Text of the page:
Research Support, N.I.H., Extramural

Research Support, U.S. Gov't, Non-P.H.S.

PMID: 15864659

47: BMC Psychiatry. 2005 Nov 9;5:42.


Bright green light treatment of depression for older adults [ISRCTN69400161].

Loving RT, Kripke DF, Knickerbocker NC, Grandner MA.

Department of Psychiatry, University of California, San Diego, USA. rloving@ucsd.edu

BACKGROUND: Bright white light has been successfully used for the treatment of depression. There is interest in identifying which spectral colors of light are the most efficient in the treatment of depression. It is theorized that green light could decrease the intensity duration of exposure needed. Late Wake Treatment (LWT), sleep deprivation for the last half of one night, is associated with rapid mood improvement which has been sustained by light treatment. Because spectral responsiveness may differ by age, we examined whether green light would provide efficient antidepressant treatment in an elder age group. METHODS: We contrasted one hour of bright green light (1,200 Lux) and one hour of dim red light placebo (<10 Lux) in a randomized treatment trial with depressed elders. Participants were observed in their homes with mood scales, wrist actigraphy and light monitoring. On the day prior to beginning treatment, the participants self-administered LWT. RESULTS: The protocol was completed by 33 subjects who were 59 to 80 years old. Mood improved on average 23% for all subjects, but there were no significant statistical differences between treatment and placebo groups. There were negligible adverse reactions to the bright green light, which was well tolerated. CONCLUSION: Bright green light was not shown to have an antidepressant effect in the age group of this study, but a larger trial with brighter green light might be of value.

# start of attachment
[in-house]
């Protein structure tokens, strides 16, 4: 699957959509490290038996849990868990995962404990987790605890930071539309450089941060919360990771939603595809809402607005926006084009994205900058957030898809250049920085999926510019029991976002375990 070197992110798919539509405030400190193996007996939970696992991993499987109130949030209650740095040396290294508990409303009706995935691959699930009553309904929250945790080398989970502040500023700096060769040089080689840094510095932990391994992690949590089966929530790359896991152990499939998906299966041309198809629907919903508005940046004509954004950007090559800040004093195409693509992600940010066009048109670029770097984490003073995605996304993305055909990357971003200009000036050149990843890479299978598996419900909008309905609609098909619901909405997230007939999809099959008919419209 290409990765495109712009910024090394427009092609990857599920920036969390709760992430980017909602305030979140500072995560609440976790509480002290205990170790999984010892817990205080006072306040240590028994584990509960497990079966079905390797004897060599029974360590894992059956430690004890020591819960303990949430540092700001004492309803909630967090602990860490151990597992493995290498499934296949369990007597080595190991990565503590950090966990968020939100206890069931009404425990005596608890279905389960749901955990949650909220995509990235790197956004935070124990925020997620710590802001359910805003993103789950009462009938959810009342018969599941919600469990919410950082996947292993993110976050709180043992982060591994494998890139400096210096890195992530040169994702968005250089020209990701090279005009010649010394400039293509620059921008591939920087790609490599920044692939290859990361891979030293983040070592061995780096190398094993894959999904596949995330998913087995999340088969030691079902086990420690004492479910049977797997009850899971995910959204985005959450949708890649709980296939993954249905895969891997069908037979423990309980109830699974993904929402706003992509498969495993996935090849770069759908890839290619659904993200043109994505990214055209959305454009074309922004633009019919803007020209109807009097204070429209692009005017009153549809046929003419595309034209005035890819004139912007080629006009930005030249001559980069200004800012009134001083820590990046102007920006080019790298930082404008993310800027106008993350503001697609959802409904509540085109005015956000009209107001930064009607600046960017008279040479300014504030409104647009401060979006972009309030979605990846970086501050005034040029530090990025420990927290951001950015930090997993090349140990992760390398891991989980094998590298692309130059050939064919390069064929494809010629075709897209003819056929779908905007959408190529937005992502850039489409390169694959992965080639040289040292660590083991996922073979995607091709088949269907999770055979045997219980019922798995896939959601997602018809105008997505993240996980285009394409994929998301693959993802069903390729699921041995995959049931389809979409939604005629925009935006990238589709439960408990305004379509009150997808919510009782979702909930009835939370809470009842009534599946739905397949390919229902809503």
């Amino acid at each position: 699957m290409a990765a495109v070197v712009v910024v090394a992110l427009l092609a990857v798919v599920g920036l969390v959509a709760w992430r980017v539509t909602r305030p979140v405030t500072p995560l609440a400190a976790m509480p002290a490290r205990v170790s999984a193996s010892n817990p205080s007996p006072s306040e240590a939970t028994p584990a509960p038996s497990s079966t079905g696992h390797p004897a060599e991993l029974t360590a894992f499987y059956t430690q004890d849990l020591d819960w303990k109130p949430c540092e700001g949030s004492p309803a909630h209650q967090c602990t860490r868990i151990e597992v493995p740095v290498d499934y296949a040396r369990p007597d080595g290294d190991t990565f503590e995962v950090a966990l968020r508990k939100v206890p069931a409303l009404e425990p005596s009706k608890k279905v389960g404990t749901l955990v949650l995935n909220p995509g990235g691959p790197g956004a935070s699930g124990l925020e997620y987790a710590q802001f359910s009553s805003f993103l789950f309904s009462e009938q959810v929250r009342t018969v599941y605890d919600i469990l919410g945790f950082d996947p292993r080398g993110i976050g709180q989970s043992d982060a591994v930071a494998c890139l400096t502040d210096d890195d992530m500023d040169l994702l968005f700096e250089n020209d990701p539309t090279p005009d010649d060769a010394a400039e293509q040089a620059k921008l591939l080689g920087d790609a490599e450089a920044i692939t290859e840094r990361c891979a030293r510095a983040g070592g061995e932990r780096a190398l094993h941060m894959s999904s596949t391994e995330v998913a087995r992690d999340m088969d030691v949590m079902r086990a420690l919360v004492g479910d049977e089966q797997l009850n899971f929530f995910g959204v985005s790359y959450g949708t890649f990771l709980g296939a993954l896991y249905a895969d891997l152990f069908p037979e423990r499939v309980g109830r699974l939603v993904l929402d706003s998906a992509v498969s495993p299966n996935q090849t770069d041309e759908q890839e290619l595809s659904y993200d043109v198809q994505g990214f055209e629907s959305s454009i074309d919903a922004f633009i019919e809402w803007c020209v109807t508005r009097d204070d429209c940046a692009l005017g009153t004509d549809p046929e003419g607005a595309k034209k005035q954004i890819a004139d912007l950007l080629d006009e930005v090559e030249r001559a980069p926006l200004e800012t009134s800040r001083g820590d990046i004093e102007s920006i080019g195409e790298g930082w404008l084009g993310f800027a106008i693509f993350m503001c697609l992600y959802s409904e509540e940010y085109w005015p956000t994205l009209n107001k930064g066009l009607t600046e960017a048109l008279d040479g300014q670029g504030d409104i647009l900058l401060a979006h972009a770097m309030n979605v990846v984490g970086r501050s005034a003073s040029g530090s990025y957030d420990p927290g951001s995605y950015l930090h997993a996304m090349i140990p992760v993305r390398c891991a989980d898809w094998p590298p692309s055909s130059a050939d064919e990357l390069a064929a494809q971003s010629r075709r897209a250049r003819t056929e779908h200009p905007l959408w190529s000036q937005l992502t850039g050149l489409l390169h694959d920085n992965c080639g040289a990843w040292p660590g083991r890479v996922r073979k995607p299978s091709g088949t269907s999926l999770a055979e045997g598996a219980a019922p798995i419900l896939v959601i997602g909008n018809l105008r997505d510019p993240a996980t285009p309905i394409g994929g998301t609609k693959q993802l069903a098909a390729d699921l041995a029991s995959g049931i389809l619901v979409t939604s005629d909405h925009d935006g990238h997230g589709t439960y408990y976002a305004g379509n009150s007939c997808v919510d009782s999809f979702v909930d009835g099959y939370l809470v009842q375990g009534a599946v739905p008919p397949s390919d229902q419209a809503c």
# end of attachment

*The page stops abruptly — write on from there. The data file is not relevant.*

Comparative Study

Randomized Controlled Trial

Research Support, N.I.H., Extramural

PMID: 16283926


48: BMC Psychiatry. 2005 Nov 9;5:41.


Bright light treatment of depression for older adults [ISRCTN55452501].